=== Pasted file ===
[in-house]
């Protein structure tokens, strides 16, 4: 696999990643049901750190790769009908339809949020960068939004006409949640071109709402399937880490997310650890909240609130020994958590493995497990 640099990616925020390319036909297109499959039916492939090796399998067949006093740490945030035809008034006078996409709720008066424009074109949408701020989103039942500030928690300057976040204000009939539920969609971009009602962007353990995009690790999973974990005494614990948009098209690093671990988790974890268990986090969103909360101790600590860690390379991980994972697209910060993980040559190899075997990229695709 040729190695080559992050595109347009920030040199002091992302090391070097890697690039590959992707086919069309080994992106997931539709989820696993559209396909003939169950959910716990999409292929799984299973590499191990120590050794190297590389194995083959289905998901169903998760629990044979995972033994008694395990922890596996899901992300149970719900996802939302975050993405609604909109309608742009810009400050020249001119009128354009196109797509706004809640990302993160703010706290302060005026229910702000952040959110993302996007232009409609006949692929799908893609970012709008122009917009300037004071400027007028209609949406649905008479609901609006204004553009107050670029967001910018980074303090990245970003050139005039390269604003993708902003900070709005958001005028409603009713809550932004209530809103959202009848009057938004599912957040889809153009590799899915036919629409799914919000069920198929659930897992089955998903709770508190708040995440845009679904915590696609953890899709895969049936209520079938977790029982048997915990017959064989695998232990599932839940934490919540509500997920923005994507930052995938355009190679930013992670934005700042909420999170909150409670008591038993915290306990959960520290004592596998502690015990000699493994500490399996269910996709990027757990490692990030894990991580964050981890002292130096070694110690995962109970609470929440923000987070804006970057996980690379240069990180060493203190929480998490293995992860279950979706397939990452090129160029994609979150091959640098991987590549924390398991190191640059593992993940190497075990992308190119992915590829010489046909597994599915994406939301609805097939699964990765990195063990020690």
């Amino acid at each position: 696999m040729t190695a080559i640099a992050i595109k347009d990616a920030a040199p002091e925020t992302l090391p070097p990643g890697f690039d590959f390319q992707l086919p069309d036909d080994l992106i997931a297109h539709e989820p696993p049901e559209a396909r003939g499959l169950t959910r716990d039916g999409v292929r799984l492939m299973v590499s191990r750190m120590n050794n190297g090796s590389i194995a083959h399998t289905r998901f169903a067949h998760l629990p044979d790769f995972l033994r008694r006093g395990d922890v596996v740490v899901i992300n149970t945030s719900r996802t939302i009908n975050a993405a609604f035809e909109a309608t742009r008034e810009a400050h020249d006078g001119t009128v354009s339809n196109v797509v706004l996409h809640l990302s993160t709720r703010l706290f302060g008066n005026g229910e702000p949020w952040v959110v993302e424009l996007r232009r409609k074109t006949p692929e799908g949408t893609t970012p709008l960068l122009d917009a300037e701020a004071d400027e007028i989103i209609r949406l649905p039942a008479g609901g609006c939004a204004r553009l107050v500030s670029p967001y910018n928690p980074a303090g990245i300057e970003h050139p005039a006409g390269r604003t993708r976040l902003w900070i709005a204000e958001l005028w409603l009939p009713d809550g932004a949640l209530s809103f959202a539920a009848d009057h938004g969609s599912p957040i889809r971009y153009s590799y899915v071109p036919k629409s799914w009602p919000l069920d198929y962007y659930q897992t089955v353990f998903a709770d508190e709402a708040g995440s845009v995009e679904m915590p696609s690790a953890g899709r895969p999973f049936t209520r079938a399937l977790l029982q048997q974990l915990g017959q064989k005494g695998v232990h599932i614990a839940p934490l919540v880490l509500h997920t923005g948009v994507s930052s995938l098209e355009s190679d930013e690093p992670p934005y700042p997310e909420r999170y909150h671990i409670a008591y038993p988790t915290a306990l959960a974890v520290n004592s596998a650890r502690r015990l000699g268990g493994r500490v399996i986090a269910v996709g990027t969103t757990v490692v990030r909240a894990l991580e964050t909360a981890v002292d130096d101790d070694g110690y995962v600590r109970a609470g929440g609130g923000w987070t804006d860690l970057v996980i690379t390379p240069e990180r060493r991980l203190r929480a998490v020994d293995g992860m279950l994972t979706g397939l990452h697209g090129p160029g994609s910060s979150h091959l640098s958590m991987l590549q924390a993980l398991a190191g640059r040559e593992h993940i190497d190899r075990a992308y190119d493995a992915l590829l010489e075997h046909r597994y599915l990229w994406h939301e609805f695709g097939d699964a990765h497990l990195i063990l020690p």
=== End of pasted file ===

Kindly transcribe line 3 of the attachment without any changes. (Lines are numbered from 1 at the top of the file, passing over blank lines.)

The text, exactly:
């Amino acid at each position: 696999m040729t190695a080559i640099a992050i595109k347009d990616a920030a040199p002091e925020t992302l090391p070097p990643g890697f690039d590959f390319q992707l086919p069309d036909d080994l992106i997931a297109h539709e989820p696993p049901e559209a396909r003939g499959l169950t959910r716990d039916g999409v292929r799984l492939m299973v590499s191990r750190m120590n050794n190297g090796s590389i194995a083959h399998t289905r998901f169903a067949h998760l629990p044979d790769f995972l033994r008694r006093g395990d922890v596996v740490v899901i992300n149970t945030s719900r996802t939302i009908n975050a993405a609604f035809e909109a309608t742009r008034e810009a400050h020249d006078g001119t009128v354009s339809n196109v797509v706004l996409h809640l990302s993160t709720r703010l706290f302060g008066n005026g229910e702000p949020w952040v959110v993302e424009l996007r232009r409609k074109t006949p692929e799908g949408t893609t970012p709008l960068l122009d917009a300037e701020a004071d400027e007028i989103i209609r949406l649905p039942a008479g609901g609006c939004a204004r553009l107050v500030s670029p967001y910018n928690p980074a303090g990245i300057e970003h050139p005039a006409g390269r604003t993708r976040l902003w900070i709005a204000e958001l005028w409603l009939p009713d809550g932004a949640l209530s809103f959202a539920a009848d009057h938004g969609s599912p957040i889809r971009y153009s590799y899915v071109p036919k629409s799914w009602p919000l069920d198929y962007y659930q897992t089955v353990f998903a709770d508190e709402a708040g995440s845009v995009e679904m915590p696609s690790a953890g899709r895969p999973f049936t209520r079938a399937l977790l029982q048997q974990l915990g017959q064989k005494g695998v232990h599932i614990a839940p934490l919540v880490l509500h997920t923005g948009v994507s930052s995938l098209e355009s190679d930013e690093p992670p934005y700042p997310e909420r999170y909150h671990i409670a008591y038993p988790t915290a306990l959960a974890v520290n004592s596998a650890r502690r015990l000699g268990g493994r500490v399996i986090a269910v996709g990027t969103t757990v490692v990030r909240a894990l991580e964050t909360a981890v002292d130096d101790d070694g110690y995962v600590r109970a609470g929440g609130g923000w987070t804006d860690l970057v996980i690379t390379p240069e990180r060493r991980l203190r929480a998490v020994d293995g992860m279950l994972t979706g397939l990452h697209g090129p160029g994609s910060s979150h091959l640098s958590m991987l590549q924390a993980l398991a190191g640059r040559e593992h993940i190497d190899r075990a992308y190119d493995a992915l590829l010489e075997h046909r597994y599915l990229w994406h939301e609805f695709g097939d699964a990765h497990l990195i063990l020690p």